Wednesday, December 12, 2012

Origins of the French Revolution

Moving from general historical interpretations to specific causes of the French Revolution, Sutherland discusses a wide array of disparate phenomenon.  It's interesting to think about the ways in which social, political, dynastic, economic, intellectual, and ideological factors all merge together to cause revolution.  Sutherland, for instance, discusses Montesquieu and Voltaire's Enlightenment ideals while also spending a considerable amount of time analyzing France's backward financial system, which gave the clergy as well as the nobility almost complete freedom from taxation.  Provinces too could resist central taxation whenever local nobles, secure in their local judicial (parlement) positions, invoked medieval prerogatives.  More importantly, France's central government had limited knowledge of its own expenditures, and to this day historians are unable to fully account for the amount of French spending on the eve of the Revolution.  The fact is that minsters spent what they wanted to spend until France's costly invention brought the state to the verge of insolvency.  France also lacked adequate credit, and its monarch borrowed money at the rate of ten or twelve percent rather than the two percentage points of interest that Britain's government enjoyed.  Of course, France's ancien regime was undermined on a variety of other fronts as well.  Louis XV and Louis XVI were both personally unpopular, and Marie Antoinette, of course, was seen as a frivolous but dangerous Austrian spy.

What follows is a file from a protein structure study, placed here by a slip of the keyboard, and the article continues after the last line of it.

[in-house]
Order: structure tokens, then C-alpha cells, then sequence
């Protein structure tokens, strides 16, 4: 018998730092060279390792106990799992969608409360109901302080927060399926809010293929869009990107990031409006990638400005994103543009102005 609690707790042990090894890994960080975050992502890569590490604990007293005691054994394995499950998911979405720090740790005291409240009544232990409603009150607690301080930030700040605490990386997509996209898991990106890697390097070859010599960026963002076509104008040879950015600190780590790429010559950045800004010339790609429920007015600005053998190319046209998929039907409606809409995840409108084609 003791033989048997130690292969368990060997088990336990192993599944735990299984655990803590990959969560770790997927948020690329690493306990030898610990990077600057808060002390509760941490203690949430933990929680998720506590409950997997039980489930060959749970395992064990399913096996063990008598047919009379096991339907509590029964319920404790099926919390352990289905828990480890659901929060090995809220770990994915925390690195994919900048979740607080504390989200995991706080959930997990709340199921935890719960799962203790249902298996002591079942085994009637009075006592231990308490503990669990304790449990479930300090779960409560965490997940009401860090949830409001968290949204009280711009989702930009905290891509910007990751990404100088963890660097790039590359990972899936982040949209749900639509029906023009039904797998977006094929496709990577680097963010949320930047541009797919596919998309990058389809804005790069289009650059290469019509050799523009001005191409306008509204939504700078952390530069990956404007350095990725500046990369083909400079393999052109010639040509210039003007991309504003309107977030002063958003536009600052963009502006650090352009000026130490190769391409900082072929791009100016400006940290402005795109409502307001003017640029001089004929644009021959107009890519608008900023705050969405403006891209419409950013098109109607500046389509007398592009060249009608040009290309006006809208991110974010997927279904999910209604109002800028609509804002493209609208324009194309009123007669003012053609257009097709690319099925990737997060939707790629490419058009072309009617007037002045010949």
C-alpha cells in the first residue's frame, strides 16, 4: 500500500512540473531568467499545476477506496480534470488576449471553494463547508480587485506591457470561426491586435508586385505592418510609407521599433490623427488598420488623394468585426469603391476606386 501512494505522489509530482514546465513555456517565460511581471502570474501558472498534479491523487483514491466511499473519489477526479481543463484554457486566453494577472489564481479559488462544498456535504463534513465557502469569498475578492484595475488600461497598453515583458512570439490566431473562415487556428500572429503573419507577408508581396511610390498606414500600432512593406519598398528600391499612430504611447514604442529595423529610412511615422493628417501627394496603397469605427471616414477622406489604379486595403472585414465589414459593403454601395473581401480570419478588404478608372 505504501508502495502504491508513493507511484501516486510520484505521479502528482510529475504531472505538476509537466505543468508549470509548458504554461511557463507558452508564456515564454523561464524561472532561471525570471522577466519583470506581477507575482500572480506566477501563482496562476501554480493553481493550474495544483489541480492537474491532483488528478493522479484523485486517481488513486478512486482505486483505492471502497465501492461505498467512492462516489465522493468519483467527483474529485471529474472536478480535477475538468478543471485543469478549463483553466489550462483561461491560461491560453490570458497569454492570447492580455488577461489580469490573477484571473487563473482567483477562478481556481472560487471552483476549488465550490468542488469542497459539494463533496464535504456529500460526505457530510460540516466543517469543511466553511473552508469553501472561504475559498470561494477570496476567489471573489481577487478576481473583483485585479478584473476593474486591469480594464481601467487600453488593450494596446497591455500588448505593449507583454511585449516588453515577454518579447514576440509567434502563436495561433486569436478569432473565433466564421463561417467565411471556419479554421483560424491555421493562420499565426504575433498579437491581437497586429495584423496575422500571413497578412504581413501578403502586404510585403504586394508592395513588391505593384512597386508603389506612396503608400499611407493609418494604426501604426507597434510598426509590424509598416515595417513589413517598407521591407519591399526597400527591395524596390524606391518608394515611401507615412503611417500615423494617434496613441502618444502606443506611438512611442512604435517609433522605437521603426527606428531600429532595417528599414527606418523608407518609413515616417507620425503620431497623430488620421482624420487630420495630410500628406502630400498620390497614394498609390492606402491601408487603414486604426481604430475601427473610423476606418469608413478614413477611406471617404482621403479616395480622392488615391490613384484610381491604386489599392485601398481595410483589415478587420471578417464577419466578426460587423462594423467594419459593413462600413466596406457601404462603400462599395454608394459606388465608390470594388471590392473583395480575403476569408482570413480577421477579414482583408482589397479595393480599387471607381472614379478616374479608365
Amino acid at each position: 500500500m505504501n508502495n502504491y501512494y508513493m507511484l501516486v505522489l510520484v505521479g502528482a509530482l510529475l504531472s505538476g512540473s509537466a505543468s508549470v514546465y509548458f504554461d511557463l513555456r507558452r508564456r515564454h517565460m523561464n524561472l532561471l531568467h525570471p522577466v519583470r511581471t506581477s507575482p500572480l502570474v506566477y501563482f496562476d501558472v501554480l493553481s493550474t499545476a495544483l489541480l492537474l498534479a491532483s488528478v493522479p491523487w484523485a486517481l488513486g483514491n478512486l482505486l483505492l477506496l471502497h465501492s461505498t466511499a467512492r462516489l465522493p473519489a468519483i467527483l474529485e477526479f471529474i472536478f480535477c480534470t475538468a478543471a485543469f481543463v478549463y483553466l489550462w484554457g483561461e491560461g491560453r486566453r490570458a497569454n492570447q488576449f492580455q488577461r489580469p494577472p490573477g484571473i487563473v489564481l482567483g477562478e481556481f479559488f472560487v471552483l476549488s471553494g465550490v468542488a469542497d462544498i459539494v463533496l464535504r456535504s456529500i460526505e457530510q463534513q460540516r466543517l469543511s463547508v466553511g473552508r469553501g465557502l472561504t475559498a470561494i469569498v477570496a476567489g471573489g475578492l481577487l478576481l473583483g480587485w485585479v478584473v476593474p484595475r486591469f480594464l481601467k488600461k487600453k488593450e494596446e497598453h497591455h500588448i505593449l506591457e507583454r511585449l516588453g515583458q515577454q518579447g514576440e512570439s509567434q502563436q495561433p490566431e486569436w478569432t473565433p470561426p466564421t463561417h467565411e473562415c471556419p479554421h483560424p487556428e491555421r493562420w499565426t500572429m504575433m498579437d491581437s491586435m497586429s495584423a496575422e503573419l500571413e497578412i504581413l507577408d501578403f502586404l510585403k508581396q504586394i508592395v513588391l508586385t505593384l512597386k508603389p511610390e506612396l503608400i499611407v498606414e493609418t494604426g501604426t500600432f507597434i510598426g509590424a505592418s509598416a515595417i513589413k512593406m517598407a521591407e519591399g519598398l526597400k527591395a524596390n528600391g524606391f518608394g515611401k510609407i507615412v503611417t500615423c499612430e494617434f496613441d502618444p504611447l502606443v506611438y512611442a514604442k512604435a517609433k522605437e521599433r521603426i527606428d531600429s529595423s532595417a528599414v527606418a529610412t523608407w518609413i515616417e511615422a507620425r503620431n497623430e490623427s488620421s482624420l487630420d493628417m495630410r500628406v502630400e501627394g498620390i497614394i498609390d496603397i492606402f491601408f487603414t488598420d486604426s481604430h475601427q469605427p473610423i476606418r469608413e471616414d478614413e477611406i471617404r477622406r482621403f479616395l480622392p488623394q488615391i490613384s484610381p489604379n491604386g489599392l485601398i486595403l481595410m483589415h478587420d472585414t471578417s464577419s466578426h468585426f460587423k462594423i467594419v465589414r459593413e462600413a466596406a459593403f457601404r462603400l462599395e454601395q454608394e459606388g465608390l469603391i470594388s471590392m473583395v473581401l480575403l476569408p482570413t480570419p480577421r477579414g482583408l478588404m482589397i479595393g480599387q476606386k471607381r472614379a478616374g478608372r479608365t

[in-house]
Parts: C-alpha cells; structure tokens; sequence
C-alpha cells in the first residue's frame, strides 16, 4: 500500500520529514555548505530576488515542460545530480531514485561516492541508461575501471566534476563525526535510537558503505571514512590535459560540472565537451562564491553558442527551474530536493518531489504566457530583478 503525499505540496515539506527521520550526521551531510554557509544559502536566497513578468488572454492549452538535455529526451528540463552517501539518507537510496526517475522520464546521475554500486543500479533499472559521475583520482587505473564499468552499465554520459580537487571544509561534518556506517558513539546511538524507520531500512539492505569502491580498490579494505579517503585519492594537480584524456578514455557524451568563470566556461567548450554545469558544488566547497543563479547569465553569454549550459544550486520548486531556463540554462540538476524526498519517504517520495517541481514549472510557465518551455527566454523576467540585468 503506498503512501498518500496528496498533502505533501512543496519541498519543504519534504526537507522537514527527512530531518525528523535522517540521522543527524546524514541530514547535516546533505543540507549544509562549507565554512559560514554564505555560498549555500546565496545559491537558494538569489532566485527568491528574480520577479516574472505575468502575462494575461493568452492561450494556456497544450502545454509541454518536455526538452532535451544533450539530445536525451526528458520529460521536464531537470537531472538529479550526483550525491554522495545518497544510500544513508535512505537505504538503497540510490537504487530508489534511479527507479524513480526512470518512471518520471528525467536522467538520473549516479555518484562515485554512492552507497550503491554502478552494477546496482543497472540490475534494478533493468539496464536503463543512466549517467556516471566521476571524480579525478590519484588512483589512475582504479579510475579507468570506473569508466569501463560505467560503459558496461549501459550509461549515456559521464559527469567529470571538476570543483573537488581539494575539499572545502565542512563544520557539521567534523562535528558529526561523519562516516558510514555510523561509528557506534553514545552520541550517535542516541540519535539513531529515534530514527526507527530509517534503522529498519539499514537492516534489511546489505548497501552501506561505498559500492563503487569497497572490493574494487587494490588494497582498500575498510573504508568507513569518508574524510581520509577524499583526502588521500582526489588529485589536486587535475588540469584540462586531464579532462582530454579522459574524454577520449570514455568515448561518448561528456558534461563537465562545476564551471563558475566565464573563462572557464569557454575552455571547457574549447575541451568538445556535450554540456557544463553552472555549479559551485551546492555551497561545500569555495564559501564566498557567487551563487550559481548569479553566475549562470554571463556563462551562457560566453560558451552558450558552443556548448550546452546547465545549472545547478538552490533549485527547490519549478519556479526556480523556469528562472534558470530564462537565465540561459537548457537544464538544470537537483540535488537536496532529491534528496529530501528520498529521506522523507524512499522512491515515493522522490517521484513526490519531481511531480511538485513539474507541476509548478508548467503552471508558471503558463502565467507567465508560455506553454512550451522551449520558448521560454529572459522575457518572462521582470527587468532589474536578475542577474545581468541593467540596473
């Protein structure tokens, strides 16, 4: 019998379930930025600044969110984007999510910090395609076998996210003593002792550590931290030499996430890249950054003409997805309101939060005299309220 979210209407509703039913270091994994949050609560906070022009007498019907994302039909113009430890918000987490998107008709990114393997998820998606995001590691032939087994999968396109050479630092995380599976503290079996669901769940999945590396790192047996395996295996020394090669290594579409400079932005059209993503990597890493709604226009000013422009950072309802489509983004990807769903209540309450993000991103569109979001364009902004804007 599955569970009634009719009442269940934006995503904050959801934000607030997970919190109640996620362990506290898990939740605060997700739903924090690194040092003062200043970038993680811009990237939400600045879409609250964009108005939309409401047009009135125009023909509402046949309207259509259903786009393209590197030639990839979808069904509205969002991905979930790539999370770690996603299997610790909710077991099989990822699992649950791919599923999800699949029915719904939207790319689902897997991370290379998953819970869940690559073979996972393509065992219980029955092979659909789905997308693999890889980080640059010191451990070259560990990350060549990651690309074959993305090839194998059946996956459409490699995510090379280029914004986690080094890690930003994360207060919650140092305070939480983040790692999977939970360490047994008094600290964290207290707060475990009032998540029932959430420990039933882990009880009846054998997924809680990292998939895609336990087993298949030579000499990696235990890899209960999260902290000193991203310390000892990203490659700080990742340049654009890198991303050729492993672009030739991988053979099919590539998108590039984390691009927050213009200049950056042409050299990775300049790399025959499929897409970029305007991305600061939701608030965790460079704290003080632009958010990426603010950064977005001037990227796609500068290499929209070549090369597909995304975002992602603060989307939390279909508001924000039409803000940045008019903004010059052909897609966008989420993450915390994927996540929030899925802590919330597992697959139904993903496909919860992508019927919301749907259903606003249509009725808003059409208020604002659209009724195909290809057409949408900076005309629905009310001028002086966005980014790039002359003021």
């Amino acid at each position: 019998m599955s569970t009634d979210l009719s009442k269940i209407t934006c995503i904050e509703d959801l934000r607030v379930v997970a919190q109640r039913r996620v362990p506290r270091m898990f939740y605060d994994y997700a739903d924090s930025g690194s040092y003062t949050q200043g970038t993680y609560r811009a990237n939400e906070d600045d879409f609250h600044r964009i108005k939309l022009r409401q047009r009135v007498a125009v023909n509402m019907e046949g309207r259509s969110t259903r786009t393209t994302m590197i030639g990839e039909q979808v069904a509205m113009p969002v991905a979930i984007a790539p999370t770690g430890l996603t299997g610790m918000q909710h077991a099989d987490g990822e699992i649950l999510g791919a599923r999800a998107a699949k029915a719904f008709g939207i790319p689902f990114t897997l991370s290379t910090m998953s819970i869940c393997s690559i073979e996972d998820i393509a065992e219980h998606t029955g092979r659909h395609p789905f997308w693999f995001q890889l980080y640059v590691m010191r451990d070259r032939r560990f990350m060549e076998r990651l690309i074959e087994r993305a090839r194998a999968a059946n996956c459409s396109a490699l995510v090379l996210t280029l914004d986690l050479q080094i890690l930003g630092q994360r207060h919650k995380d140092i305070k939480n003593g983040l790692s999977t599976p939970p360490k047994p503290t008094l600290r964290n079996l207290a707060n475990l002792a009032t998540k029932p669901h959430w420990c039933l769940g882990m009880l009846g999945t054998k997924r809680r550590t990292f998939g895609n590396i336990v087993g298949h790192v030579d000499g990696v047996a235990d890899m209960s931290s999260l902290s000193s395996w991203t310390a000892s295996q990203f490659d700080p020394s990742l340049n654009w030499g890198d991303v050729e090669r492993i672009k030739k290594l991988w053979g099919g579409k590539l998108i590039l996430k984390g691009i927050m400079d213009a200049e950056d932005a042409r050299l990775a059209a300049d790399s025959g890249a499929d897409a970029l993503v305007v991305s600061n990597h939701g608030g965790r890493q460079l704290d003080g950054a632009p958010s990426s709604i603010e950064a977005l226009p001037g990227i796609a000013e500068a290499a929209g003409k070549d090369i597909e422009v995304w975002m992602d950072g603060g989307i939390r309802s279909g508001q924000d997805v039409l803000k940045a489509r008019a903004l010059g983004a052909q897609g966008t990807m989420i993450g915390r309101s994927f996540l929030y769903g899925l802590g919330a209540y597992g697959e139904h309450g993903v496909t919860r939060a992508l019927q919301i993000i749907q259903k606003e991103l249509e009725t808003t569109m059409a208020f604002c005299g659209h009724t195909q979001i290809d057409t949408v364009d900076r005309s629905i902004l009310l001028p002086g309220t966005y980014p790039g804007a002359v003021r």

One of the most surprising triggers of revolutionary activity was the monarchy's rising pretensions to absolute power.  This is a paradox.  For Louis XIV had been the very definition of an absolute monarch, and yet the French monarch had been limited by certain aristocratic privileges, and these privileges threatened to give way on the eve of 1789.   Thus Enlightenment ideals related to human dignity and  limited government butted up against the monarchy's desperate need to assert its power in order to raise the funds needed to run a modern nation-state.

 All of this is a bit abstract.  As in Russia, and perhaps every truly revolutionary situation, the mood of the street mattered too.  And this was dangerously affected in France by the rising price of bread.  Sutherland's analysis of the central importance of the price of break in France is useful.  According to Sutherland, a large percentage of France's public lived in poverty, spending as much as 60 percent of yearly income on the purchase of break, and more than 60 percent in times of particular economic distress.  Thus ordinary French men and women were in no position to tolerate dramatic increases in the cost of break, and would easily riot whenever this cost increased. In fact, the French government and French poor made similar assumptions about how the bread economy should work.  The government intervened mightily in the regulation of break markets, ensuring that the cost rarely rose, or did so in a predictable way.  In times of shortage, break moved from place to place in order to be sold by local speculation.  The high visibility of bread in times of general scarcity added fuel to the fire of revolutionary sentiment.  Looking at Sutherland's analysis of the origins of the French Revolution makes one wonder how one can ever dissever the diverse causes of one general event.

No comments:

Post a Comment